knsa_Current_Folio_10Q

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UNITED STATES

SECURITIES AND EXCHANGE COMMISSION

Washington, D.C. 20549


 

FORM 10-Q

 


 

(Mark One)

☒     QUARTERLY REPORT PURSUANT TO SECTION 13 OR 15(d) OF THE SECURITIES EXCHANGE ACT OF 1934

 

For the quarterly period ended March 31, 2020

OR

 

☐     TRANSITION REPORT PURSUANT TO SECTION 13 OR 15(d) OF THE SECURITIES EXCHANGE ACT OF 1934

 

For the transition period from           to         

Commission file number: 001-38492

 


Kiniksa Pharmaceuticals, Ltd.

(Exact Name of Registrant as Specified in Its Charter)

 


 

Bermuda

 

98-1327726

(State or Other Jurisdiction of

 

(I.R.S. Employer

Incorporation or Organization)

 

Identification No.)

 

Kiniksa Pharmaceuticals, Ltd.

Clarendon House

2 Church Street

Hamilton HM11, Bermuda

(808) 451-3453

(Address, zip code and telephone number, including area code of principal executive offices)

 

Kiniksa Pharmaceuticals Corp.

100 Hayden Avenue

Lexington, MA, 02421

(781) 431-9100

(Address, zip code and telephone number, including area code of agent for service)

N/A

(Former name, former address and former fiscal year, if changed since last report)

 

Securities registered pursuant to Section 12(b) of the Act:

 

 

 

 

Title of each class

Trading Symbol(s)

Name of each exchange on which registered

Class A Common Shares

KNSA

The Nasdaq Global Select Market

 

 

Indicate by check mark whether the registrant (1) has filed all reports required to be filed by Section 13 or 15(d) of the Securities Exchange Act of 1934 during the preceding 12 months (or for such shorter period that the registrant was required to file such reports), and (2) has been subject to such filing requirements for the past 90 days.  Yes ☒ No 

 

Indicate by check mark whether the registrant has submitted electronically every Interactive Data File required to be submitted pursuant to Rule 405 of Regulation S-T (§232.405 of this chapter) during the preceding 12 months (or for such shorter period that the registrant was required to submit such files).  Yes      No 

 

Indicate by check mark whether the registrant is a large accelerated filer, an accelerated filer, a non-accelerated filer, a smaller reporting company, or an emerging growth company. See the definitions of “large accelerated filer,” “accelerated filer,” “smaller reporting company” and “emerging growth company” in Rule 12b-2 of the Exchange Act.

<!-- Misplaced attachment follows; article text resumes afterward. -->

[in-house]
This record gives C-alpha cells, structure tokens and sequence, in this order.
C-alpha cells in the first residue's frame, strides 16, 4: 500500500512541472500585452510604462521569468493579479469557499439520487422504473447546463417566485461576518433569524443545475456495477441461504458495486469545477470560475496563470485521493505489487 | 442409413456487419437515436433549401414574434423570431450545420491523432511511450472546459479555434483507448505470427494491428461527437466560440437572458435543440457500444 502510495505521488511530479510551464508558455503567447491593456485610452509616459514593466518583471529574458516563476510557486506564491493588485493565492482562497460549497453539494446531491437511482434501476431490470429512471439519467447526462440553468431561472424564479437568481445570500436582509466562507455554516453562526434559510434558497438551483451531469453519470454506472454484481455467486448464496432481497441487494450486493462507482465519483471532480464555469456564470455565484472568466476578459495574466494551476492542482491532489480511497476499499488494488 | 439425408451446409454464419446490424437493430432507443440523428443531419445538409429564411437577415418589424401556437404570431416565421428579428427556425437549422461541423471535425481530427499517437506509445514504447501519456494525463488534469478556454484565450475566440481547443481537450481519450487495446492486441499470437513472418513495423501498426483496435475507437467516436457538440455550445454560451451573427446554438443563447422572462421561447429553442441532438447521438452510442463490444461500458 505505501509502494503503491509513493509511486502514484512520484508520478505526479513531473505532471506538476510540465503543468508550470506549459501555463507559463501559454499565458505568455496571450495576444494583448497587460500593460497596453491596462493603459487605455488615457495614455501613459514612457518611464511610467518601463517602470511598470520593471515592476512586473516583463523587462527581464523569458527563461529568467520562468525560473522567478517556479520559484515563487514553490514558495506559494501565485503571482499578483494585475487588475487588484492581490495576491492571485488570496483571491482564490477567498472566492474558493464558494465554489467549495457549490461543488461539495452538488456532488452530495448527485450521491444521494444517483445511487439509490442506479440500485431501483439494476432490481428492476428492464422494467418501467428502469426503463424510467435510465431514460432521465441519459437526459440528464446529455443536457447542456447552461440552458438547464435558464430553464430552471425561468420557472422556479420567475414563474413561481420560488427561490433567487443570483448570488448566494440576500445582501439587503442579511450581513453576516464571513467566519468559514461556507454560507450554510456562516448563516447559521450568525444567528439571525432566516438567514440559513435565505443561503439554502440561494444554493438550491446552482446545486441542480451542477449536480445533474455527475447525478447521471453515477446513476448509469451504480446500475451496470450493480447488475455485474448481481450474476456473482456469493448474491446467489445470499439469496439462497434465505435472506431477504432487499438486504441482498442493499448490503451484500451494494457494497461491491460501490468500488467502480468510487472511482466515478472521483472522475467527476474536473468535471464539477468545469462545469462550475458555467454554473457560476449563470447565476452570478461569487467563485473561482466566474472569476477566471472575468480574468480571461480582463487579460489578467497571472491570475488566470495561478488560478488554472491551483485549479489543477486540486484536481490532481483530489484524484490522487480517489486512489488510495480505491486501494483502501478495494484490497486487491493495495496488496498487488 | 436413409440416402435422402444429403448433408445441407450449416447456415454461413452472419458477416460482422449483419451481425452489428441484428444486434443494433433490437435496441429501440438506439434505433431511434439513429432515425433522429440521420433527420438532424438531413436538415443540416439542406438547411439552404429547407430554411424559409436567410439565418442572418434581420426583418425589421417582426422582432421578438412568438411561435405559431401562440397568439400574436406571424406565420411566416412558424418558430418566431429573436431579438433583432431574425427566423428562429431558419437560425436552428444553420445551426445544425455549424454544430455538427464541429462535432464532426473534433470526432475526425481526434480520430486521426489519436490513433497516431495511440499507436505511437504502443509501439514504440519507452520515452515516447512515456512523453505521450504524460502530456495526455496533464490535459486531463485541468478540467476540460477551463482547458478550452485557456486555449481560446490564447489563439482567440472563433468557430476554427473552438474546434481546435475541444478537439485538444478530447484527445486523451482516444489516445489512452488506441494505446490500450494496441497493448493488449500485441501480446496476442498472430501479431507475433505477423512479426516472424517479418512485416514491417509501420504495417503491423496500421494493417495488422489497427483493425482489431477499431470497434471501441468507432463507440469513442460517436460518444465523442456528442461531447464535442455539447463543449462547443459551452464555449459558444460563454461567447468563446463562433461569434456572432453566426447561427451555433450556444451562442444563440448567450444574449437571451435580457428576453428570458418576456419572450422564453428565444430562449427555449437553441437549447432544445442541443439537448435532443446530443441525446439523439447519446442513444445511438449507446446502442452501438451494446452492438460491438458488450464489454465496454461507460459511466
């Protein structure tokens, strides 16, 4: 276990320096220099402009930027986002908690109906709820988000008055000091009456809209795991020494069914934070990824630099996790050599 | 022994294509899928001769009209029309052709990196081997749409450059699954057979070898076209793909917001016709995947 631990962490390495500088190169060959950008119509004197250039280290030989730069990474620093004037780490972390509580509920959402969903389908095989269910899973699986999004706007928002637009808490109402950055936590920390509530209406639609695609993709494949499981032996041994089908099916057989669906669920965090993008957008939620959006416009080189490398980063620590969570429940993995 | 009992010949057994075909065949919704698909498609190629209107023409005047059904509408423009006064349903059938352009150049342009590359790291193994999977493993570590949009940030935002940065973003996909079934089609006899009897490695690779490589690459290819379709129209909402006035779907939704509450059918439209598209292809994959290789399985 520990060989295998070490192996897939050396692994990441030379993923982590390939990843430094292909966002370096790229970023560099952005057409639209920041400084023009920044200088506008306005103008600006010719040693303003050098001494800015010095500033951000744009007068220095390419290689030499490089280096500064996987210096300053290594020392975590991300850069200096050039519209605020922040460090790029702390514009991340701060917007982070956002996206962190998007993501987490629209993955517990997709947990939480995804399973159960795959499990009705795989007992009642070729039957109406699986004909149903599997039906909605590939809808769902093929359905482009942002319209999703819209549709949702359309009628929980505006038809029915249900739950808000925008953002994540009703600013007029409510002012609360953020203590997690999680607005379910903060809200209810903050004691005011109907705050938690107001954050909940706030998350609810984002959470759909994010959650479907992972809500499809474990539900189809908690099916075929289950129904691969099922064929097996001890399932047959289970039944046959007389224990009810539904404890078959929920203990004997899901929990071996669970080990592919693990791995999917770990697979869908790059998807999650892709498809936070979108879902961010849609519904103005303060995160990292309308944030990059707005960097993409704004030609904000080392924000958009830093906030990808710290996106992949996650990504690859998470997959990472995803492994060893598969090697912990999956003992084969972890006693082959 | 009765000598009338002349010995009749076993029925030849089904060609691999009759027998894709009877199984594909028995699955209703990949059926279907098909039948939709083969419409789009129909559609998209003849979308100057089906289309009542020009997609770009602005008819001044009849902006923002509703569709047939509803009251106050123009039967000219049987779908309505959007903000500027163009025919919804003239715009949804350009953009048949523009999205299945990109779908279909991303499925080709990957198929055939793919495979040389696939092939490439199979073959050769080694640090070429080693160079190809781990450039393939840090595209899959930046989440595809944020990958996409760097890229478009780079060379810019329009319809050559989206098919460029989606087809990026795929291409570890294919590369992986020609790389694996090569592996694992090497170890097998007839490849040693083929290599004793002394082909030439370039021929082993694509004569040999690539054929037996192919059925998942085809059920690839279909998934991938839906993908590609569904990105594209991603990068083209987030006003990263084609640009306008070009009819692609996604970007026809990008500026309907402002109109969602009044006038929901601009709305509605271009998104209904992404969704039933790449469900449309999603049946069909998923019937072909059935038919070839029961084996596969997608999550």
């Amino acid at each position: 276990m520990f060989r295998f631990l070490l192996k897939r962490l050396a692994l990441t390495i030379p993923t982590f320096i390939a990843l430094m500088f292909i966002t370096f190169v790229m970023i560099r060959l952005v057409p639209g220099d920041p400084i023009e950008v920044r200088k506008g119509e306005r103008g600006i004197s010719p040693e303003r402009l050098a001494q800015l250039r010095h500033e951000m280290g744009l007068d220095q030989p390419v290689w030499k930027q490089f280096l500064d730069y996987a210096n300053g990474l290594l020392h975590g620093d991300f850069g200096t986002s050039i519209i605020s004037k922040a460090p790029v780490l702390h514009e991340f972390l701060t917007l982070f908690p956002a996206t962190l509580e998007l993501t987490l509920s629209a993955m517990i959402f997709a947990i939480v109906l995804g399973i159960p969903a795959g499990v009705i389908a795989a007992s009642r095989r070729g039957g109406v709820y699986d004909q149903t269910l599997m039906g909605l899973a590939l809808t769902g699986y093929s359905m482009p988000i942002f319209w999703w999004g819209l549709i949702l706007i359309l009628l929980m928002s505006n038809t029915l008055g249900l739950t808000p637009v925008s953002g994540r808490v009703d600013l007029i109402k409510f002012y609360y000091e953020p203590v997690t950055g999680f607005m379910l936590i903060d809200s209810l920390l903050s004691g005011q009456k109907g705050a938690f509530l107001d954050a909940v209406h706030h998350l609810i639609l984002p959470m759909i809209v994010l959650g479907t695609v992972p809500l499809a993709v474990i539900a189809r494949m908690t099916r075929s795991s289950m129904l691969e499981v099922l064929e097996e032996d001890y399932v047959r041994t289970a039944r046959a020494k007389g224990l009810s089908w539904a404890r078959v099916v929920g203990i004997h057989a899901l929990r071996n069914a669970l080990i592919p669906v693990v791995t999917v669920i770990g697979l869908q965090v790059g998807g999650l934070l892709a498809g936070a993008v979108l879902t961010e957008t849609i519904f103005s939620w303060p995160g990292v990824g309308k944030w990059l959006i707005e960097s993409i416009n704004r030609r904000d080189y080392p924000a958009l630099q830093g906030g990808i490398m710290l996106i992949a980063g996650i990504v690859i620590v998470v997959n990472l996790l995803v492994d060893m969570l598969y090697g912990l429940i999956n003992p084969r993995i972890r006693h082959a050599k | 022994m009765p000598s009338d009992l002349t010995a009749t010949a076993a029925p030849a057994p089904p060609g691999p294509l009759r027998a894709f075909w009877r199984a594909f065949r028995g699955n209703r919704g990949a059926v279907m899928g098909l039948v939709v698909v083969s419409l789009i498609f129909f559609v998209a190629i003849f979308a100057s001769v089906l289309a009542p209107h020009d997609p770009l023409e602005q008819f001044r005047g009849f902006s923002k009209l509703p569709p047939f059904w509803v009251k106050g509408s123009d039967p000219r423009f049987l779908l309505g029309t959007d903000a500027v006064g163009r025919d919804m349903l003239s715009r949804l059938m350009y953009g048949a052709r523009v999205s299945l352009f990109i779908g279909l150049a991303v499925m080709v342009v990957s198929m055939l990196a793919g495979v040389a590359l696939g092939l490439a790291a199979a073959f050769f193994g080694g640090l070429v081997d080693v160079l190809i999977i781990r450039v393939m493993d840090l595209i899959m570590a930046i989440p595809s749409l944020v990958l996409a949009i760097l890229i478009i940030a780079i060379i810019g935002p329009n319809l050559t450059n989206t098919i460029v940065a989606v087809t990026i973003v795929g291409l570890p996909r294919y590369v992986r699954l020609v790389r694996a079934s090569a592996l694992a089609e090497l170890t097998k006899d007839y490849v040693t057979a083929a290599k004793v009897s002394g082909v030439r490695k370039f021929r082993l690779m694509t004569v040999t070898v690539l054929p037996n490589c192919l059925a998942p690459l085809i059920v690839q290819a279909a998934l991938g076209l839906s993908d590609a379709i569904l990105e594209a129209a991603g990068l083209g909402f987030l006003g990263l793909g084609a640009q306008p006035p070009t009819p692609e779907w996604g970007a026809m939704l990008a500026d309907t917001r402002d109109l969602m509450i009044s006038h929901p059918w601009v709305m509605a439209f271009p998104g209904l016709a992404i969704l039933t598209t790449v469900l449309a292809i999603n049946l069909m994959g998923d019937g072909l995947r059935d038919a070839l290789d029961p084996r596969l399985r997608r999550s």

Large Accelerated Filer

 

 

 

Accelerated Filer

 

  

 

 

 

 

 

 

 

 

Non-accelerated Filer

 

 

 

Smaller Reporting Company

 

 

 

 

 

 

 

 

 

 

 

 

 

 

Emerging Growth Company

 

 

If an emerging growth company, indicate by check mark if the registrant has elected not to use the extended transition period for complying with any new or revised financial accounting standards provided pursuant to Section 13(a) of the Exchange Act.   

 

Indicate by check mark whether the registrant is a shell company (as defined in Rule 12b-2 of the Exchange Act). Yes   No  

 

 

As of April 30, 2020, there were 55,801,712 common shares outstanding in aggregate, comprised of:

 

22,285,129 Class A common shares, par value $0.000273235 per share

 

2,463,011 Class B common shares, par value $0.000273235 per share

 

14,995,954 Class A1 common shares, par value $0.000273235 per share

 

16,057,618 Class B1 common shares, par value $0.000273235 per share

 

 

 

Table of Contents

Kiniksa Pharmaceuticals, Ltd.

FORM 10‑Q

FOR THE THREE MONTHS ENDED MARCH 31, 2020

TABLE OF CONTENTS

 

Page

PART I — FINANCIAL INFORMATION 

6

Item 1. Financial Statements (unaudited) 

6

Consolidated Balance Sheets as of March 31, 2020 and December 31, 2019 

6

Consolidated Statements of Operations and Comprehensive Loss for the three months ended March 31, 2020 and 2019 

7

Consolidated Statements of Shareholders’ Equity for the three months ended March 31, 2020 and 2019 

8

Consolidated Statements of Cash Flows for the three months ended March 31, 2020 and 2019 

9

Notes to Consolidated Financial Statements 

10

Item 2. Management’s Discussion and Analysis of Financial Condition and Results of Operations 

33

Item 3. Quantitative and Qualitative Disclosures About Market Risk